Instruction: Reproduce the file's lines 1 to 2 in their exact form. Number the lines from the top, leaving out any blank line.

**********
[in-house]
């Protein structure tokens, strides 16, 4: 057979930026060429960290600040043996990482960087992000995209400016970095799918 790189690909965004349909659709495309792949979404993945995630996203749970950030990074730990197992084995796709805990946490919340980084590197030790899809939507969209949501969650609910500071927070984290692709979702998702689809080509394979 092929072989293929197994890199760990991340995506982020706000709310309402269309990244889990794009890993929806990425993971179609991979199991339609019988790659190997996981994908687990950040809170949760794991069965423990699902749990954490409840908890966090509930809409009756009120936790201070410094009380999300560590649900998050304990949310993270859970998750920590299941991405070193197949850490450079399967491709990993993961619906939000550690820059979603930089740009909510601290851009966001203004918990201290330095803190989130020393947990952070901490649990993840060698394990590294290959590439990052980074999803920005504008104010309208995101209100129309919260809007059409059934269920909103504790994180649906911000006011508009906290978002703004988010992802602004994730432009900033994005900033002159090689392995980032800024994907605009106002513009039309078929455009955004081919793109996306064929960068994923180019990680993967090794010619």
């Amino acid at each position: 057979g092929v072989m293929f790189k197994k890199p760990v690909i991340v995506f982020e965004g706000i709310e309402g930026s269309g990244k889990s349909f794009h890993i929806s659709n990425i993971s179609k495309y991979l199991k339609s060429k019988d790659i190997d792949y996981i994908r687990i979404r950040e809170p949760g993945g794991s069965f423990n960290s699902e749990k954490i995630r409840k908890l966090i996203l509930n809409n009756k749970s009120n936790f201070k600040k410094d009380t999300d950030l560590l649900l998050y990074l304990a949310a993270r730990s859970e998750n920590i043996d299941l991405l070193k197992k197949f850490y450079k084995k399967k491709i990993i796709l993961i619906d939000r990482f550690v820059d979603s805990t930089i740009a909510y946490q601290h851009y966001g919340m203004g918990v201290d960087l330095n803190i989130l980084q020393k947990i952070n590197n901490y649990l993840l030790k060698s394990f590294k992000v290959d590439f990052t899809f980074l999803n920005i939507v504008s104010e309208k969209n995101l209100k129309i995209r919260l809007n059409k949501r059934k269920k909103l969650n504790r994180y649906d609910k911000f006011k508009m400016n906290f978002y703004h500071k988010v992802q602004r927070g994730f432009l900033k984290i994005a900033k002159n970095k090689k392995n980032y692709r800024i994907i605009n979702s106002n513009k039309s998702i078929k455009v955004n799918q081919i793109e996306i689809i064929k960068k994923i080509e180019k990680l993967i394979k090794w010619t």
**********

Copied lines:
[in-house]
């Protein structure tokens, strides 16, 4: 057979930026060429960290600040043996990482960087992000995209400016970095799918 790189690909965004349909659709495309792949979404993945995630996203749970950030990074730990197992084995796709805990946490919340980084590197030790899809939507969209949501969650609910500071927070984290692709979702998702689809080509394979 092929072989293929197994890199760990991340995506982020706000709310309402269309990244889990794009890993929806990425993971179609991979199991339609019988790659190997996981994908687990950040809170949760794991069965423990699902749990954490409840908890966090509930809409009756009120936790201070410094009380999300560590649900998050304990949310993270859970998750920590299941991405070193197949850490450079399967491709990993993961619906939000550690820059979603930089740009909510601290851009966001203004918990201290330095803190989130020393947990952070901490649990993840060698394990590294290959590439990052980074999803920005504008104010309208995101209100129309919260809007059409059934269920909103504790994180649906911000006011508009906290978002703004988010992802602004994730432009900033994005900033002159090689392995980032800024994907605009106002513009039309078929455009955004081919793109996306064929960068994923180019990680993967090794010619």